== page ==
Away from Home 

Recently, I spent almost a week eating and drinking my way across the island of Manhattan. I justified it all by saying that: 1) I'm on vacation, and 2) all this walking will balance out the extreme intake of calories in the form of food and wine.

Upon arriving in Manhattan, it was 102 degrees. I thought, my God, Memphis has followed me! Regardless of the heat, when in Manhattan I walk or take the subway, so my companion and I just dealt with it.

One of the first places we happened upon was Morrell (One Rockefeller Plaza,, a side-by-side wine shop and wine bar. The retail shop was very tiny but in a cozy, comfortable way with a vast array of wines that rarely, if ever, make it to Memphis. The wine director helped me find my way around the store and pointed out wines that I have been curious about for some time. Fellow wine lovers will recognize the names: Soter, Saint-Cosme, Hirsch, and so on.

After walking out with my purchases, we went next door to the wine bar to cool off with a couple glasses of dry rosé and a plate of charcuterie consisting of paté, cornichons, Dijon mustard, duck and pork rillettes, and brie. It was the perfect pit stop to refuel so that we could continue walking around in the sticky heat of the city.

Dinner on the first night was at Perilla (9 Jones St., Being fans of the reality show Top Chef, we had to see what season one's winner, Harold Dieterle, was up to. The restaurant is tucked into a quiet side street in Greenwich Village. We stopped in a bit earlier than our reservation to have a drink at the bar and survey the scene. The menu is small but absolutely delicious. We had the cheeks of the day (that evening they were halibut), spicy duck meatballs with raw quail egg, ravioli with fiddlehead ferns and truffle butter, and seared duck breast with farro and honeycomb.

What better way to get a feel for a region than through what its soil can produce? There are wonderful farmer's markets all over Manhattan. One of the best for fresh local produce, dairy, and people-watching is the Union Square greenmarket (E. 17th St. at Broadway). I passed a memorable salumi stand selling handmade pork products that had the most amusing sign I've ever seen (pictured below). Union Square's greenmarket is a mélange of produce stands, but the most interesting part of the greenmarket is the multitude of ethnicities that are selling and buying products.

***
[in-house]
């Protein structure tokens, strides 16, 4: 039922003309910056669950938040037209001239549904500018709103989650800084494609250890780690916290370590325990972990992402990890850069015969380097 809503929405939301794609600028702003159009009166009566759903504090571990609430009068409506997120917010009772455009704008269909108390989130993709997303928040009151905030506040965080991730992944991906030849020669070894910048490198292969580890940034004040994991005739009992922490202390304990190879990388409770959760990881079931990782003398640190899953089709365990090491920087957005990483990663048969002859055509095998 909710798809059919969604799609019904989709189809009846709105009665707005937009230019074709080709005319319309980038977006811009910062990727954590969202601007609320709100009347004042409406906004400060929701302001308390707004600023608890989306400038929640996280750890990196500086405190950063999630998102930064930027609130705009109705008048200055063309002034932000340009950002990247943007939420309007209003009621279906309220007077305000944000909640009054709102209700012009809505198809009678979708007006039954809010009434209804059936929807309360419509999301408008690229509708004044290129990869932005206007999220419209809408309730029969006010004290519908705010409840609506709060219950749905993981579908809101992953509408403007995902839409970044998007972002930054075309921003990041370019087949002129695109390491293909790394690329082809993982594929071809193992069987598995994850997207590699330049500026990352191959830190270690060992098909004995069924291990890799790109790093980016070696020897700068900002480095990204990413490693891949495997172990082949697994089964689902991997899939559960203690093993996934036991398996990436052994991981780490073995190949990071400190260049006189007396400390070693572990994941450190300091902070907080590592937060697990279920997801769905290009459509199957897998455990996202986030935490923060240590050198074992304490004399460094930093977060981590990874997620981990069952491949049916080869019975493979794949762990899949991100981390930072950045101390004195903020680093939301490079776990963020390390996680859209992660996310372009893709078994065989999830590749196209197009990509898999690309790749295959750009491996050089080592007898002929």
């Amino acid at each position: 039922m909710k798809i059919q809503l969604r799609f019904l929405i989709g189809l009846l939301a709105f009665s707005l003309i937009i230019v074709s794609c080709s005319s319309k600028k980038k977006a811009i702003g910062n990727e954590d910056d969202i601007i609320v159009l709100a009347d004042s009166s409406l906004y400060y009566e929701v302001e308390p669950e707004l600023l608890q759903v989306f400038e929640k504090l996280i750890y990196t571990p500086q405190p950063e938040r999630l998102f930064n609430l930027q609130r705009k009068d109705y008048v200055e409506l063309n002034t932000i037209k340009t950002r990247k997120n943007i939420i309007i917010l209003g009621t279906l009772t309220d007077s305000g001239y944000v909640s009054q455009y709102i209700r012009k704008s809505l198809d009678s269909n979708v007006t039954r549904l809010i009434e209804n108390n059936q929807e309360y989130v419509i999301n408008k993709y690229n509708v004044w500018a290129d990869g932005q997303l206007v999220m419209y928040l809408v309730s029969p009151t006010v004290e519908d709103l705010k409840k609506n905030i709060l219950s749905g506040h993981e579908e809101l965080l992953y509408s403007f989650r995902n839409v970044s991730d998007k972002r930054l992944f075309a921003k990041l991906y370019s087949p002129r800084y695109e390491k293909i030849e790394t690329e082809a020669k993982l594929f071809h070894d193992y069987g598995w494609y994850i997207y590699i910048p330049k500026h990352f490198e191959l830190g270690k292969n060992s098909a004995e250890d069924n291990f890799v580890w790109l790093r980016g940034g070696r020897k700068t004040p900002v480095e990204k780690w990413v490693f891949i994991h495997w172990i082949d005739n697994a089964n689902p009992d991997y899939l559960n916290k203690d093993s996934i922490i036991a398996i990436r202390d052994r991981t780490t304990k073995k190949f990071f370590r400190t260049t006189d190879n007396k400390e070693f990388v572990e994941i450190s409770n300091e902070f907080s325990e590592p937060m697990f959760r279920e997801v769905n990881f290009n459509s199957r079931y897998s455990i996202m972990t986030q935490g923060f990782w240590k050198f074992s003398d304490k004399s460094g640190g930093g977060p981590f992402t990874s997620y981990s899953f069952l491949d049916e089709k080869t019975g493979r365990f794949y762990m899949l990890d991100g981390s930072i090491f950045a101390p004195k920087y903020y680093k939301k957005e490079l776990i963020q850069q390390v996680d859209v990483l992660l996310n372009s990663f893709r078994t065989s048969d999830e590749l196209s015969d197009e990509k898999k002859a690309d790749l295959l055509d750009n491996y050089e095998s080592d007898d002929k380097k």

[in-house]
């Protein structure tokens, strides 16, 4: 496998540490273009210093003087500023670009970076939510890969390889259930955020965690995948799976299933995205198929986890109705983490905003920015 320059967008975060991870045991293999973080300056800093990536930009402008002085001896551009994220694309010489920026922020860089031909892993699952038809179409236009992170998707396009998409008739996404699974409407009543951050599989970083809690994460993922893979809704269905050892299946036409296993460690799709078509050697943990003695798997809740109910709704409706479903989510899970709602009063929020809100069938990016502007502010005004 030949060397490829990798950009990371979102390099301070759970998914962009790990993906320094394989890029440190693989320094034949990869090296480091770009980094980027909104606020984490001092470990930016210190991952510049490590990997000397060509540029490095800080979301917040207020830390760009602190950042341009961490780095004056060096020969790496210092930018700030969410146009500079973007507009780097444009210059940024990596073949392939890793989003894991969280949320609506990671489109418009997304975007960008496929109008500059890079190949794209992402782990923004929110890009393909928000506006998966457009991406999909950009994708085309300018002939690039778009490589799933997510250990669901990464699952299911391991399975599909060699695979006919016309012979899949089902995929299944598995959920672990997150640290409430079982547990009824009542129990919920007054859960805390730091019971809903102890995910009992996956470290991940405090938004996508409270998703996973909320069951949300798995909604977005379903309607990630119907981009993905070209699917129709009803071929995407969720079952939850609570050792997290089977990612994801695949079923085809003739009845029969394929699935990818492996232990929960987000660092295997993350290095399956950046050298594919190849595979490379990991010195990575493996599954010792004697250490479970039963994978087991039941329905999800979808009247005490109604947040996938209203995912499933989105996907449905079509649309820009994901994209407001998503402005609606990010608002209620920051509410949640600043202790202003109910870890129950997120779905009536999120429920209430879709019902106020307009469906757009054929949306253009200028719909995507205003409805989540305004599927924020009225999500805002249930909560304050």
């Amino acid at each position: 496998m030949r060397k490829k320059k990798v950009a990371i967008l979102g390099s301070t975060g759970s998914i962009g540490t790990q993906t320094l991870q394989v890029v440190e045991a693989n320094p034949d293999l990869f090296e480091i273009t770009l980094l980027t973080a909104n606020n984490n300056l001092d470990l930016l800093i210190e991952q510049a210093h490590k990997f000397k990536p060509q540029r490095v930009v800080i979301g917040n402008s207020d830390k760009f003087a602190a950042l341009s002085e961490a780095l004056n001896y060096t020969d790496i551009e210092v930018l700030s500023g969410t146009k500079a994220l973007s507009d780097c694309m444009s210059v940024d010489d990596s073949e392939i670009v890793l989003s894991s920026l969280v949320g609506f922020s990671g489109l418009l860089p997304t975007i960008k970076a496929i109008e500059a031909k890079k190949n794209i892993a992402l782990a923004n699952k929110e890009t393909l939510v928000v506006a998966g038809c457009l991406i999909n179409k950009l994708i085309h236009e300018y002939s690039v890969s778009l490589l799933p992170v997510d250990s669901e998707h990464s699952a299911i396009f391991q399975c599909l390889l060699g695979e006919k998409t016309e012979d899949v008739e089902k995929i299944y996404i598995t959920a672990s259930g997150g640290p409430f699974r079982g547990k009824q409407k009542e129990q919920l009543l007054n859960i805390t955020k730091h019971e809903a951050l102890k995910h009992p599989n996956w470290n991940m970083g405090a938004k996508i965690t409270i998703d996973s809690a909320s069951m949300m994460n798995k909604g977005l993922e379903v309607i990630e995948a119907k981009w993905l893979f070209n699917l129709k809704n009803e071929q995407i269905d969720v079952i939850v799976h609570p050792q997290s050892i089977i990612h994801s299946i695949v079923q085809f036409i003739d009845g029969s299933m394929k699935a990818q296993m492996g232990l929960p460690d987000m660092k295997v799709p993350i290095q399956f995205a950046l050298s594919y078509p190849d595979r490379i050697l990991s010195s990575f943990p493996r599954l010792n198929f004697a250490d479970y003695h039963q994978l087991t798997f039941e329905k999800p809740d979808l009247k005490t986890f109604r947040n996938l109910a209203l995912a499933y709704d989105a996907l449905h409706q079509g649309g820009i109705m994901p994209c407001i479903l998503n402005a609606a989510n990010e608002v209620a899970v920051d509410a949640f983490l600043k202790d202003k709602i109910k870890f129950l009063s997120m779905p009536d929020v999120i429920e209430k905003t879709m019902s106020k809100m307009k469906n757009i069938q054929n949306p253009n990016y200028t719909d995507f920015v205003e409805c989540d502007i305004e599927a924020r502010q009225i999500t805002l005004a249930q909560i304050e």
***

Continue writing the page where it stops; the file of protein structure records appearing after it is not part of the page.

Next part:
After seeing a performance of Hamlet in Central Park one evening, we left hungry. We made our way down to the East Village and to the Spotted Pig (314 W. 11th St.,, Chef April Bloomfield's version of a British gastropub. The restaurant is tiny — tables very close to one another, exposed brick, and a central bar that looks straight out of one of Memphis' very own dives. The food doesn't match the surroundings at all. I love it when what you see is not what you get. I ordered a glass of Pol Roger Champagne, the smoked haddock chowder, and spinach and ricotta gnudi. Gnudi are basically ravioli without the pasta wrapper — a dumpling of the delicious ravioli innards. It was amazing to see how bar food could be elevated to another level while still satisfying in that post-imbibing way.

Lunch is the perfect time to dine at a celebrity chef's restaurant. The prices are lower but the food is still exceptional. Jean-Georges (1 Central Park West, is one of the most revered restaurants in New York, if not the entire country. Chef Jean-Georges Vongerichten has gone on to open up restaurants all over the globe, so we weren't so foolish as to think he was actually in the kitchen. No matter.

We'd initially made reservations for the casual dining room called Nougatine but upon arrival asked the host if we could switch to the formal room. They were booked up but made room for us without a second thought. The lunch menu is priced at $28 per person with a choice of two plates from the lengthy list. Each additional plate is $12. Not bad for a world-famous restaurant. One of the best dishes I've ever had the pleasure of eating is prepared here. It was a sort of foie gras brûlée. Foie gras was folded with wild strawberries, sitting atop a housemade brioche, and topped with a sugar and spice mixture that was torched to a golden crust and drizzled with 25-year-old balsamic vinegar.

You can't go back after eating this dish. Food just isn't the same. I feel like an addict "chasing the dragon," trying to re-create the feeling of that dining experience. I guess I'll have to wait until my next trip to Manhattan.

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Speaking of Food, Manhattan


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